|Alaska Supreme Court Opinions made Available byTouch N' Go Systems and Bright Solutions|
®, the DeskTop In-and-Out Board makes your office run smoother.
This site is possible because of the following site sponsors. Please support them with your business.
You can search the entire site. or go to the recent opinions, or the chronological or subject indices. Lee v. State (08/11/2006) sp-6033
Notice: This opinion is subject to correction before publication in the Pacific Reporter. Readers are requested to bring errors to the attention of the Clerk of the Appellate Courts, 303 K Street, Anchorage, Alaska 99501, phone (907) 264-0608, fax (907) 264-0878, e-mail firstname.lastname@example.org. THE SUPREME COURT OF THE STATE OF ALASKA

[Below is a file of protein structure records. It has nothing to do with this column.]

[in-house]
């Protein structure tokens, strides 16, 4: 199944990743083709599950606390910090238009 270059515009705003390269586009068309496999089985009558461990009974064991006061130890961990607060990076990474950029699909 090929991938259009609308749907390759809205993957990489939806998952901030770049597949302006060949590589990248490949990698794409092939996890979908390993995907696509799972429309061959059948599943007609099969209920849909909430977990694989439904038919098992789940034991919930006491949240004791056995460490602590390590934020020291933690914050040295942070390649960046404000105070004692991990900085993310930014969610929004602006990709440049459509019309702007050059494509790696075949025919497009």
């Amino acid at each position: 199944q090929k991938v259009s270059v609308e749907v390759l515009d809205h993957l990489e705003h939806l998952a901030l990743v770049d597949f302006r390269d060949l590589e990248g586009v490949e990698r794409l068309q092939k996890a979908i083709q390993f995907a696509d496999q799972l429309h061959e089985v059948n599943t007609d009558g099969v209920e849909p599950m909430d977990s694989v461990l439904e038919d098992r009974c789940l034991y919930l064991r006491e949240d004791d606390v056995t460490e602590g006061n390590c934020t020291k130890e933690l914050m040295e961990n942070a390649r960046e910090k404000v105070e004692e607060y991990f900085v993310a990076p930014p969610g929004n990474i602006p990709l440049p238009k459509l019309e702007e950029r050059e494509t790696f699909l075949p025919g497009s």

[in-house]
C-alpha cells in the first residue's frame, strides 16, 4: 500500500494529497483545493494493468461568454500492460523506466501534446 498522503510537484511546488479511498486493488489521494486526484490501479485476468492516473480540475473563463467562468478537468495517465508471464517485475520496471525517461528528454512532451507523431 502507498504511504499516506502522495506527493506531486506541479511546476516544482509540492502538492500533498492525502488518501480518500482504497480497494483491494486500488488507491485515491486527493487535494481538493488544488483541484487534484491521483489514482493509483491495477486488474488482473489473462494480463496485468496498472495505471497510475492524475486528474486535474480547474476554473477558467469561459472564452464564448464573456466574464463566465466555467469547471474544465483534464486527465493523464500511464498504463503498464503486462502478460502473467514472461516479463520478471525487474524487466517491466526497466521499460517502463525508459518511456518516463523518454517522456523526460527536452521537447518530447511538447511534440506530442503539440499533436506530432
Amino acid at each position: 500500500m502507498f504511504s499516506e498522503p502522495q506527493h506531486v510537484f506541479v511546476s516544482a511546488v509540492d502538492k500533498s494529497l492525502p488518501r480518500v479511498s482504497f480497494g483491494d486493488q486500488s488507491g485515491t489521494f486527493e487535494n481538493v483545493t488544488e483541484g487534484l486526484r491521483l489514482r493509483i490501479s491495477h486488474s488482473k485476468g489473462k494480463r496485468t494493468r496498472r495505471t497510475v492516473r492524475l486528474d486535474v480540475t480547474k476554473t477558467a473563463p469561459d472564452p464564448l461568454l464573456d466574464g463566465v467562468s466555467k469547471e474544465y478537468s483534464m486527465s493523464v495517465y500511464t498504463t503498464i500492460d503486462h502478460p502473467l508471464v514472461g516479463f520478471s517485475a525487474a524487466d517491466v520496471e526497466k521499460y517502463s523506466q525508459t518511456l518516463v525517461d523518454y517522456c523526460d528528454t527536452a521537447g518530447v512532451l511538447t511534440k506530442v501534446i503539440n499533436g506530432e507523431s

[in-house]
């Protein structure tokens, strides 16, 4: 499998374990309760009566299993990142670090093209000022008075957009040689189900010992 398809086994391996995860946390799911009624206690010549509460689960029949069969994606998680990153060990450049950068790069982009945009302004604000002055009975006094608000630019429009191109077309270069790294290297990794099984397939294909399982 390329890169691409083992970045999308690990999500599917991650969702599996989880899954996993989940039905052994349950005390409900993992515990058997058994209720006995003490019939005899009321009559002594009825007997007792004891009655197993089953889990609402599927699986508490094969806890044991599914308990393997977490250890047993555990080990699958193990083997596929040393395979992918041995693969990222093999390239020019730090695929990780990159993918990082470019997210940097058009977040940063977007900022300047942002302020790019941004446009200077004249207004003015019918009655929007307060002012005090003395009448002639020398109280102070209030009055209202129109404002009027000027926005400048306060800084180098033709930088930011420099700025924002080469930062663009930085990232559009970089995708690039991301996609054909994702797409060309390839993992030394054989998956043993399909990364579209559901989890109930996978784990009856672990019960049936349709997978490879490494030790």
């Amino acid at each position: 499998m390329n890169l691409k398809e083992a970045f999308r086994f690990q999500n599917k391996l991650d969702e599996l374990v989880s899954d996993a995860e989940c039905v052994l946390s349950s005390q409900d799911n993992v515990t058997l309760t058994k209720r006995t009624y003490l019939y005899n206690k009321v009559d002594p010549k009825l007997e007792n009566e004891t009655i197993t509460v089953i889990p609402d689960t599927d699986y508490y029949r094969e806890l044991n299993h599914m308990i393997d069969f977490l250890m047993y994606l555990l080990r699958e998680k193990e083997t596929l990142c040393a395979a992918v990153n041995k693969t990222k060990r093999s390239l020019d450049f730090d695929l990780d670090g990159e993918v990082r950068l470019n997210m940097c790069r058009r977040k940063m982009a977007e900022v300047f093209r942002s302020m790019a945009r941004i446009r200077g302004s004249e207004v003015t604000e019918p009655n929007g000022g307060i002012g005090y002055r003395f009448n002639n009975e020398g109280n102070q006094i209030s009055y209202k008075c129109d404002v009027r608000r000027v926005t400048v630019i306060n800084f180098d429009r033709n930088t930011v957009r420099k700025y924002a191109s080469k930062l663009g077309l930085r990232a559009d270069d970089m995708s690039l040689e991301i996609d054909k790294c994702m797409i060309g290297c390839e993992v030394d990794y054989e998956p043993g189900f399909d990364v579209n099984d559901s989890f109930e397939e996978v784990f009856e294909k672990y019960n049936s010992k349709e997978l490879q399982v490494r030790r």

|DENNIS LEE d/b/a UNITED||)|
|COMMUNITY SERVICES||) Supreme Court No. S- 11396|
|) Superior Court No. 3AN-01-10170 CI|
|) O P I N I O N|
|) No. 6033 - August 11, 2006|
|STATE OF ALASKA,||)|